One normal message notifying the user of the current state of the order, weather the recharge order was complete or not, was the electricity bill paid.

& a “Track Order” button which would let the user track the status of their order and their previous orders.

A detailed summary of their order. If someone paid a bill, clicking on the order tracking would show the user the current status of the order and the order details and payment summary. For every state of the order a detailed text highlighting the current state of their order. For example; if someones recharge had failed and they were to be refunded the amount the text would read, “Your refund has been initiated, you shall receive the amount in 7–10 working days”

Different Order Summaries

Along with the order details we also designed email receipts to be sent to the users at different points.

Payment emailers for different states.

JUNE 2016:

By now we were armed with a few more insights into how the payments flow was structured.

  • There were three consecutive messages sent in succession to the user with a plethora of information. The information was a good feedback to the user but the vertical real estate consumed by the messages was too much.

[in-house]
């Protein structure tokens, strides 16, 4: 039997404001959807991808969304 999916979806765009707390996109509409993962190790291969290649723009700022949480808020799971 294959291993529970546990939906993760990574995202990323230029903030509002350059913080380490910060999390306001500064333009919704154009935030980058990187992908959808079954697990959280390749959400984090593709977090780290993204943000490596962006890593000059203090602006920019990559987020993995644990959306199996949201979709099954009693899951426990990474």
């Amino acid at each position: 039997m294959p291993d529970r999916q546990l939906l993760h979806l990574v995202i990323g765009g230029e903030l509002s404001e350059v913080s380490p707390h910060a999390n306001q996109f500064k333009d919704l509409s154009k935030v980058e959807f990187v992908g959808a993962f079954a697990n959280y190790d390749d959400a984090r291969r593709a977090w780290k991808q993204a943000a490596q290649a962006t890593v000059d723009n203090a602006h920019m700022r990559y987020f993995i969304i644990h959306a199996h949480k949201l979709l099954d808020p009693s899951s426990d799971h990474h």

• Now we had added an additional payments option of Cash on delivery to the food flow making it a category accepting all forms of payments. So we needed to make switching in between payment methods easier.
  • We had observed payments patterns amongst users. Such as users would prefer to pay for a recharge via Paytm but would prefer to pay via cash for food orders. So, having the preferred mode of payments(default) in different categories was the next step to go.
  • Also, regarding the the current amount in their Paytm wallet. The button bubble had two amounts written, one was the amount due and the other was their existing Paytm balance. User’s were confused at the first glance as to which was the amount they were to pay.

There was also the case where we had given generic titles such as order summary, payment summary and Track order in the pre and post payments. We decided to change the language in the overall flow to to be more personalised with respect to individual categories.

The New Designs

In the new design we combined the payment summary & the payments as a single card.

Text for order summary customised as per individual bots.


During user testing responses were positive and people seemed to get what amount they had to pay straightforward. The number of successful transactions increased by 2% as a result of this change.

Other exploration

We protoyped a voice based interaction where users who couldn’t type could order things without the barrier.

This idea never made beyond experimental phase as a dominant user base didn’t have appropriate hardware to support an interactive voice chat & limitations of voice tech to recognize local languages & accents.